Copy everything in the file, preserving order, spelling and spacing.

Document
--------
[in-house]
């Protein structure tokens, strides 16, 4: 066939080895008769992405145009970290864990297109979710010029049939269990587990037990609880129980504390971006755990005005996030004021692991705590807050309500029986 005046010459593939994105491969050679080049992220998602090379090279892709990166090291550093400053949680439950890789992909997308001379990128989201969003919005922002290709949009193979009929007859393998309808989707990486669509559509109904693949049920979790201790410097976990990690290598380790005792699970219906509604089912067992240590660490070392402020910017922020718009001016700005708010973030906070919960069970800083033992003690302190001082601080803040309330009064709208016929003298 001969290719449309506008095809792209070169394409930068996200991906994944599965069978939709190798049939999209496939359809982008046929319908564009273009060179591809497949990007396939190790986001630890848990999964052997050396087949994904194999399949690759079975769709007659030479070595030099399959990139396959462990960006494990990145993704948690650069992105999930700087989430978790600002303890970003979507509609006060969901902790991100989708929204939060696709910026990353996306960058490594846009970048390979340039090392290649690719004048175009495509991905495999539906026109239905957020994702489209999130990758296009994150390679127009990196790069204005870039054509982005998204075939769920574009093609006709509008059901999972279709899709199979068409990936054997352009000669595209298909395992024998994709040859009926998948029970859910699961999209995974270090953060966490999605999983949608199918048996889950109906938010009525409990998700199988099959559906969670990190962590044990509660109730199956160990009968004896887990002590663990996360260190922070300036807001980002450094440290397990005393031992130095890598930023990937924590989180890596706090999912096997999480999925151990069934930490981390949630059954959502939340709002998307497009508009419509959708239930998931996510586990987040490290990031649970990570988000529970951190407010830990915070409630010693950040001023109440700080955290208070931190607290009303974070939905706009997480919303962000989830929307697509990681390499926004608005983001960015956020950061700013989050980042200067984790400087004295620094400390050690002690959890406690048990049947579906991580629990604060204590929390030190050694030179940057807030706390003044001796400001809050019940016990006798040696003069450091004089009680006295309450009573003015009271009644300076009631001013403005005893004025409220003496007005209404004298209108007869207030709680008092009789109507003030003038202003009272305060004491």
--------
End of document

[in-house]
């Protein structure tokens, strides 16, 4: 066939080895008769992405145009970290864990297109979710010029049939269990587990037990609880129980504390971006755990005005996030004021692991705590807050309500029986 005046010459593939994105491969050679080049992220998602090379090279892709990166090291550093400053949680439950890789992909997308001379990128989201969003919005922002290709949009193979009929007859393998309808989707990486669509559509109904693949049920979790201790410097976990990690290598380790005792699970219906509604089912067992240590660490070392402020910017922020718009001016700005708010973030906070919960069970800083033992003690302190001082601080803040309330009064709208016929003298 001969290719449309506008095809792209070169394409930068996200991906994944599965069978939709190798049939999209496939359809982008046929319908564009273009060179591809497949990007396939190790986001630890848990999964052997050396087949994904194999399949690759079975769709007659030479070595030099399959990139396959462990960006494990990145993704948690650069992105999930700087989430978790600002303890970003979507509609006060969901902790991100989708929204939060696709910026990353996306960058490594846009970048390979340039090392290649690719004048175009495509991905495999539906026109239905957020994702489209999130990758296009994150390679127009990196790069204005870039054509982005998204075939769920574009093609006709509008059901999972279709899709199979068409990936054997352009000669595209298909395992024998994709040859009926998948029970859910699961999209995974270090953060966490999605999983949608199918048996889950109906938010009525409990998700199988099959559906969670990190962590044990509660109730199956160990009968004896887990002590663990996360260190922070300036807001980002450094440290397990005393031992130095890598930023990937924590989180890596706090999912096997999480999925151990069934930490981390949630059954959502939340709002998307497009508009419509959708239930998931996510586990987040490290990031649970990570988000529970951190407010830990915070409630010693950040001023109440700080955290208070931190607290009303974070939905706009997480919303962000989830929307697509990681390499926004608005983001960015956020950061700013989050980042200067984790400087004295620094400390050690002690959890406690048990049947579906991580629990604060204590929390030190050694030179940057807030706390003044001796400001809050019940016990006798040696003069450091004089009680006295309450009573003015009271009644300076009631001013403005005893004025409220003496007005209404004298209108007869207030709680008092009789109507003030003038202003009272305060004491």